A brain injury can occur in many ways, from traffic collisions to slip-and-falls to work accidents and in many other settings. Often, victims do not realize they suffered a brain injury when it happens, because they may not feel pain or see any signs of injury, like bleeding or bruising. Unfortunately, a mild brain injury can cause major problems in a victim’s life, impacting their work and even their personal relationships.
If you recently received a blow the head, it is wise to receive a full medical examination from a doctor. The sooner that you identify a mild brain injury, the sooner you can begin treatment to move toward recovery and begin building an injury claim if some other party is liable for your injury. A strong legal strategy can help protect your rights and communicate your needs to your employer and others around you who may struggle to understand how the injury affects you.
Brain injuries and shifts in personality
A mild brain injury may produce many different symptoms. Some of these symptoms are physical, such as:
Other symptoms are much more difficult to recognize, especially symptoms that affect a victim’s personality or their ability to deal with stress. One common symptom of a mil brain injury is difficulty completing tasks that a victim has completed many times before, or tasks that a victim believes should be easy to complete.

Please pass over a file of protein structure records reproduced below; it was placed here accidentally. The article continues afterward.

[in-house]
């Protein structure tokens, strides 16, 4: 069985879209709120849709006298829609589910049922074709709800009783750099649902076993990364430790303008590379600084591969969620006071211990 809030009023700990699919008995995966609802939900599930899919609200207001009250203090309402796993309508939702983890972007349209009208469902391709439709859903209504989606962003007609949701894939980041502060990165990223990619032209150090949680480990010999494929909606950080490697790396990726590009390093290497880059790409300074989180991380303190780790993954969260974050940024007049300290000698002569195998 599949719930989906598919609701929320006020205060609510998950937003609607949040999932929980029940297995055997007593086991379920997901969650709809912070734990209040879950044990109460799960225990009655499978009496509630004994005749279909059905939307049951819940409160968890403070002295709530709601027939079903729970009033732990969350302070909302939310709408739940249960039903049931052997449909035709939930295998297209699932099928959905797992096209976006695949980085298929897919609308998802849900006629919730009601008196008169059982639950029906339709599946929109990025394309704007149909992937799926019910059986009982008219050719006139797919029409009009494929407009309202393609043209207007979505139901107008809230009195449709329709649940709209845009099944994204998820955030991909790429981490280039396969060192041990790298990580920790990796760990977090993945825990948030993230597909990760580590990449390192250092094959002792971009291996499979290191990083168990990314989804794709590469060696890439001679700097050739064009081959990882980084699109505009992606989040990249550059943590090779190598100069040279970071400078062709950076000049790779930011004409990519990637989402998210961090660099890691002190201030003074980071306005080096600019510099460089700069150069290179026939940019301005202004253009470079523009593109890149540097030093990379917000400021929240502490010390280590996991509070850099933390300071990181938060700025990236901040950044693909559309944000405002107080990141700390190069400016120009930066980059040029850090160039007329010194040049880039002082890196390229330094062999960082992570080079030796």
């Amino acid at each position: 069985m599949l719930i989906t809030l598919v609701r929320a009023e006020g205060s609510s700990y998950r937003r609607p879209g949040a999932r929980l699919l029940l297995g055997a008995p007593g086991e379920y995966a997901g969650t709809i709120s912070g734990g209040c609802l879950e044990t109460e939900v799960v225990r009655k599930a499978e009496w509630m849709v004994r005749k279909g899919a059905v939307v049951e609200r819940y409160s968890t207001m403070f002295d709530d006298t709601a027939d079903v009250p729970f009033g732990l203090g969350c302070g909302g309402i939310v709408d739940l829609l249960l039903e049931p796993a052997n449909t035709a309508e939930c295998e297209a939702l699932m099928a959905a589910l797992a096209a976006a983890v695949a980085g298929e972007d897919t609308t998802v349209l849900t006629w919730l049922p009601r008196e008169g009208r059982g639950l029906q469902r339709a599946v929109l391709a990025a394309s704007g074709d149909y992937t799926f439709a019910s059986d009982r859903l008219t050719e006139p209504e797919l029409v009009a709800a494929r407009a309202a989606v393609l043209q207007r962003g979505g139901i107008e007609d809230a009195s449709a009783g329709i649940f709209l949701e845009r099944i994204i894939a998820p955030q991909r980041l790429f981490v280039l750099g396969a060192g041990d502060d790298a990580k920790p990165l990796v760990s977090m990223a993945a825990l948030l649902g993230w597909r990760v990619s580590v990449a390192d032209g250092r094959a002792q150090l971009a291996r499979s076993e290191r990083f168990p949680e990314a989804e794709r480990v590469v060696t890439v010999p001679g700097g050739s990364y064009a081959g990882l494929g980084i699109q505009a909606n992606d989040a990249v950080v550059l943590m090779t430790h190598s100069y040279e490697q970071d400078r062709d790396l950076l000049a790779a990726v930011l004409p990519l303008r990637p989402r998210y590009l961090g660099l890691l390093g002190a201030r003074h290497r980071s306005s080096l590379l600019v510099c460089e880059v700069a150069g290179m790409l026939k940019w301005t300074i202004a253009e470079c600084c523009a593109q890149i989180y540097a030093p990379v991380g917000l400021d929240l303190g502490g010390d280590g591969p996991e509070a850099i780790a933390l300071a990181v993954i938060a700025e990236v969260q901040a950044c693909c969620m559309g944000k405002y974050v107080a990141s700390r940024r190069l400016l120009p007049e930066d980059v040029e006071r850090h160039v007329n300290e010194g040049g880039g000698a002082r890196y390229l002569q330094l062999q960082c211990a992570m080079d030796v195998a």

A mild brain injury may significantly reduce a victim’s ability to concentrate for any amount of time, even if the victim was skilled in concentration before their injury. To make matters more frustrating, a brain injury may also cause victims to react irrationally or explosively when they cannot concentrate or complete tasks. In both the workplace and at home, this behavior may concern coworkers, managers and family members, so it is important for the victim to communicate clearly about their injury and its symptoms.
Medical documentation from a full examination helps clarify the extent of an injury, and is a useful tool victims can use to communicate about their injury.
Brain injuries and misinterpreting speech and text
Another common symptom that may cause major problems for a victim involves misinterpretion of the words the victim hears or reads. Often, a brain injury does not change the victim’s understanding of individual words, but does impact their ability to understand contextual meaning. For instance, a victim may misinterpret a sign on the road or may have a conversation with a coworker and misunderstand them, leading to conflicts in the workplace.
If you believe that you recently suffered a brain injury, make sure to seek proper medical care as soon as possible. Proper treatment helps victims recover more quickly and rebuild confidence in themselves and their mind. Be sure to use all the legal and medical tools and services you need to address your head injury fully and help you heal a soon as possible, for the sake of your career and the relationships you cherish.